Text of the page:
To begin working with layers, you need to master just a few fundamental tasks. You can start by creating and naming a new layer, and then adding an image (or portion of an image) to it.
Once you've constructed an image file of multiple layers, you need to select the individual layer before you can work on that layer's image. Keep in mind that any changes you make will affect only the selected, or active layer, and that only one layer can be active at a time.
To create a new layer
From the Layer menu or from the Layers palette menu, select New > Layer, or press Shift+Ctrl+N.
In the New Layer dialog box, choose from the following options:
- Rename the layer with a more meaningful and intuitive name related to its contents. The default names are Layer 1, Layer 2, Layer 3, and so on (Figure 5.6).
Figure 5.6. Default layer names are Layer 1 for the first layer you create, Layer 2, Layer 3, and so on. You can enter a new name when creating a layer, or you can rename it later.
- Choose a blending mode for the layer.
The default blending mode is Normal, meaning that no change will be applied to the layer. You can experiment with other blending modes directly from the Layers palette.
- Choose the level of opacity for the layer.
Opacity can also be adjusted at any time from the Layers palette.
- Group the new layer with the Previous (or lower) layer.
The Group feature in the Layers palette produces an effect like masking where the lower layer in the group acts as a window for the upper layer's image to show through. For a detailed description of layer grouping, see "Creating Masking Effects with Layer Groups" later in this chapter.
You can also quickly create a new layer by clicking the New Layer icon near the top of the Layers palette (Figure 5.7). The new layer appears as the top layer in the palette with the default blending and opacity modes applied. To rename the new layer, double-click its name in the Layers palette and enter a new name.
Figure 5.7. Click the New Layer icon to quickly create a new, blank layer.
To work more easily on your image, you can choose to show or hide any of its layers from the Layers palette menu.
To select a layer
Do one of the following:
- On the Layers palette, click the Layer thumbnail or name to make that layer active (Figure 5.8).
Figure 5.8. Click the layer name or thumbnail to make it the active (editable) layer.
If you've just imported an image from a digital camera or scanner, by default it will have only one layerthe background layer, which is selected by default.
- Select the Move tool and click directly on a layer image in the image window
A border with selection handles will appear around the layer image to indicate that it's selected (Figure 5.9).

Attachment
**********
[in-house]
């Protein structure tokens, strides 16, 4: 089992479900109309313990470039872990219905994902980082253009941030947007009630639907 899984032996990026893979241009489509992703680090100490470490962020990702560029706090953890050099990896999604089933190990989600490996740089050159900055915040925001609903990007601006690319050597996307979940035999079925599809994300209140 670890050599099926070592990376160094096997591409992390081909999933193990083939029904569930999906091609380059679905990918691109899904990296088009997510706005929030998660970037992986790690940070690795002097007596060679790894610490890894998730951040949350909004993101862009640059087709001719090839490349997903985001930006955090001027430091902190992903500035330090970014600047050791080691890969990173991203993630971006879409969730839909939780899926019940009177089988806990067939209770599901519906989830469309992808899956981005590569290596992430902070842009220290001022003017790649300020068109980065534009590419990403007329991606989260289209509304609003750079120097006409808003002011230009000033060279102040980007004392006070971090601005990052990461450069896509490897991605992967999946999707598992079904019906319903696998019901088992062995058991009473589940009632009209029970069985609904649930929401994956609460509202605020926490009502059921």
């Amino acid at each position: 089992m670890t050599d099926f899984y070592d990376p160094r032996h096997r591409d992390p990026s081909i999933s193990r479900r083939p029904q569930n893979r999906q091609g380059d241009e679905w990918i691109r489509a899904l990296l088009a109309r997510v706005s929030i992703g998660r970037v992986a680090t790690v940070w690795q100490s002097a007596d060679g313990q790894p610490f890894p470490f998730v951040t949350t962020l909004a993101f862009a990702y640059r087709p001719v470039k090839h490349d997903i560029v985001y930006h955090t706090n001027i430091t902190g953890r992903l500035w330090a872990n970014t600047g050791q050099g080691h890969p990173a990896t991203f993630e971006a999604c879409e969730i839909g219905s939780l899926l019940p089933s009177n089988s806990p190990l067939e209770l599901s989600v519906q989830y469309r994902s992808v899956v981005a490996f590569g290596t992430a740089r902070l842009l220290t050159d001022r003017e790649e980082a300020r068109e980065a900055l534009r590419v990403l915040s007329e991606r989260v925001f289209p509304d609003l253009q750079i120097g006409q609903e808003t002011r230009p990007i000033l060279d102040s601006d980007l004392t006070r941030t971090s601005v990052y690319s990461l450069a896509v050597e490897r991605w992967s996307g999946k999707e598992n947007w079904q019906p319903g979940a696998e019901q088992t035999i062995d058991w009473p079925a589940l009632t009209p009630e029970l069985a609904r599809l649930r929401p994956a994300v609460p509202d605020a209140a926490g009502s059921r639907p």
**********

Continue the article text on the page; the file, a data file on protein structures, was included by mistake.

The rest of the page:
Figure 5.9. When you click a layer image in the image window, a bounding box appears to show you that it is the selected, active layer.
When you try to select or make changes to an area in your image, you sometimes may keep getting weird and unexpected results. For example, your selection can't be copied, or you apply a filter but nothing happens. More often than not, this is because you don't have the correct layer selected. Just refer to the Layers palette to see if this is the case. Remember that the active layer is always highlighted in the Layers palette.
To show or hide a layer
- On the Layers palette, click the eye icon to hide the layer (the eye disappears). Click again and the eye reappears, making the layer visible again in the image window (Figure 5.10).
Figure 5.10. Click the eye icon to hide a layer; click again to make the layer visible.
You can quickly show or hide multiple layers by simply dragging through the eye column.
To quickly display just one layer, Alt-click the eye icon for the desired layer. All of the other layers will become hidden. Alt-click again to show all of the layers.
To delete a layer
Select a layer on the Layers palette.
Do one of the following:
- From the Layer menu or from the Layers palette menu, choose Delete Layer (Figure 5.11).
Figure 5.11. Choose Layer Delete Layer > from the Layer menu (or Layers palette menu) to delete a selected layer.
- Click the Trash icon on the Layers palette (Figure 5.12) and then click Yes.
Figure 5.12. Clicking the trash icon also removes the selected layer.
- Drag the layer to the Trash icon on the Layers palette.
When you import a photo from a digital camera or scanner, the photo appears on the background (or base) layer in Photoshop Elements. In fact when you open an image file from just about any source, it's very likely that it has been flattened and contains just a background layer. This layer cannot be reordered (that is, its relative position or level cannot be moved), and it cannot be given a blending mode, or assigned a different opacity.
When you create a new image and choose Transparent for its background, the bottom layer is called Layer 1. This layer can be reordered, and you can change its blending mode or opacity just as with any other layer.
A simple background layer can never be transparent, but that's okay if you're not concerned with changing opacity or applying blending modes. However, if you want to take advantage of the benefits that transparency offers, start by creating an image with transparent background contents, or convert an existing background layer to a regular layer.